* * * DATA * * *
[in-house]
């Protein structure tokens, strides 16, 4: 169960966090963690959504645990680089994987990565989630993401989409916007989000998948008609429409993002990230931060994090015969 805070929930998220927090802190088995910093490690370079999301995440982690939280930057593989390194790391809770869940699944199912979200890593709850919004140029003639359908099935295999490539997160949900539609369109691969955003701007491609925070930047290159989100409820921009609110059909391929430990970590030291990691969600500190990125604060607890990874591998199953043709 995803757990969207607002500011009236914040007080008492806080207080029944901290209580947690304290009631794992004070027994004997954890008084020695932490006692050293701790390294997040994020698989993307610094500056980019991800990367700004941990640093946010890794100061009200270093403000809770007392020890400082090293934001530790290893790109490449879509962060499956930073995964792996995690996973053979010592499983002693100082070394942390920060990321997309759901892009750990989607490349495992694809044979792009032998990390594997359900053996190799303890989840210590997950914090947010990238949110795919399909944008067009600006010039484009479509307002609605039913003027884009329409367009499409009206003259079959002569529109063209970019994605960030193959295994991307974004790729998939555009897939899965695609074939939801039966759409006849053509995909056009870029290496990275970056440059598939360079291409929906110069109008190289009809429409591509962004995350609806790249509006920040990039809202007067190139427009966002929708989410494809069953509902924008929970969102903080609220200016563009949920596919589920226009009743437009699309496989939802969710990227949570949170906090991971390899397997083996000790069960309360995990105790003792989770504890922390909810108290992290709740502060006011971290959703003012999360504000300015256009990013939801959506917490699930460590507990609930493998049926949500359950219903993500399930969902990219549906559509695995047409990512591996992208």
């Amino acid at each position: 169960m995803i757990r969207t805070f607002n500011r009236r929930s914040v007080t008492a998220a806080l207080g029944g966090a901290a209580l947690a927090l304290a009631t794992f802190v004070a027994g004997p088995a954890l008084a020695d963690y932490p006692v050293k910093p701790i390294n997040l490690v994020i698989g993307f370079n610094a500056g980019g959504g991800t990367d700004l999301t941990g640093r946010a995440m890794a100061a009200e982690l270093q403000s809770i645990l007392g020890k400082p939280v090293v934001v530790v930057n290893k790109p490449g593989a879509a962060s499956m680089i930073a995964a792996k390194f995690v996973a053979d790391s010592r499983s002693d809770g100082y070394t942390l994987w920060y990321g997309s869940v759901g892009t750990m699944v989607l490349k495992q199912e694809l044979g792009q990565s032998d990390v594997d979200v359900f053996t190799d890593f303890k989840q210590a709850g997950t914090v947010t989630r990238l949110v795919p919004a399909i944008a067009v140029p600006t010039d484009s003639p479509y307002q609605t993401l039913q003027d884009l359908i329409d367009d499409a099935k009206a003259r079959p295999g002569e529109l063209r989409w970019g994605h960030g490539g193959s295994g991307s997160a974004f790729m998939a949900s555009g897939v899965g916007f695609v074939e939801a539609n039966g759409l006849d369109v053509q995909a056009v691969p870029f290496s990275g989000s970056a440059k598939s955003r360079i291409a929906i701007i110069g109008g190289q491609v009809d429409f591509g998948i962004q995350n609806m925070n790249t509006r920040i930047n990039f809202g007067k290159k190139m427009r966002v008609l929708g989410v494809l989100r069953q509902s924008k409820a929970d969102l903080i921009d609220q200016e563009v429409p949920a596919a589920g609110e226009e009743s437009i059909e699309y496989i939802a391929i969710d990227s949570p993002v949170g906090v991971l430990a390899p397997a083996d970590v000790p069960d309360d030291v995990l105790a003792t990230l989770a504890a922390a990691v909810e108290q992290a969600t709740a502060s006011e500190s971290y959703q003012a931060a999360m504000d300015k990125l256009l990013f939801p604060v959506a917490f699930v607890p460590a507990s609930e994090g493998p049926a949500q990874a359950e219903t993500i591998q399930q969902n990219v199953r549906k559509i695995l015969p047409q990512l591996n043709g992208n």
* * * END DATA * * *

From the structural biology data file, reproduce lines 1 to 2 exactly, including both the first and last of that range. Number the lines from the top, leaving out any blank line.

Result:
[in-house]
């Protein structure tokens, strides 16, 4: 169960966090963690959504645990680089994987990565989630993401989409916007989000998948008609429409993002990230931060994090015969 805070929930998220927090802190088995910093490690370079999301995440982690939280930057593989390194790391809770869940699944199912979200890593709850919004140029003639359908099935295999490539997160949900539609369109691969955003701007491609925070930047290159989100409820921009609110059909391929430990970590030291990691969600500190990125604060607890990874591998199953043709 995803757990969207607002500011009236914040007080008492806080207080029944901290209580947690304290009631794992004070027994004997954890008084020695932490006692050293701790390294997040994020698989993307610094500056980019991800990367700004941990640093946010890794100061009200270093403000809770007392020890400082090293934001530790290893790109490449879509962060499956930073995964792996995690996973053979010592499983002693100082070394942390920060990321997309759901892009750990989607490349495992694809044979792009032998990390594997359900053996190799303890989840210590997950914090947010990238949110795919399909944008067009600006010039484009479509307002609605039913003027884009329409367009499409009206003259079959002569529109063209970019994605960030193959295994991307974004790729998939555009897939899965695609074939939801039966759409006849053509995909056009870029290496990275970056440059598939360079291409929906110069109008190289009809429409591509962004995350609806790249509006920040990039809202007067190139427009966002929708989410494809069953509902924008929970969102903080609220200016563009949920596919589920226009009743437009699309496989939802969710990227949570949170906090991971390899397997083996000790069960309360995990105790003792989770504890922390909810108290992290709740502060006011971290959703003012999360504000300015256009990013939801959506917490699930460590507990609930493998049926949500359950219903993500399930969902990219549906559509695995047409990512591996992208």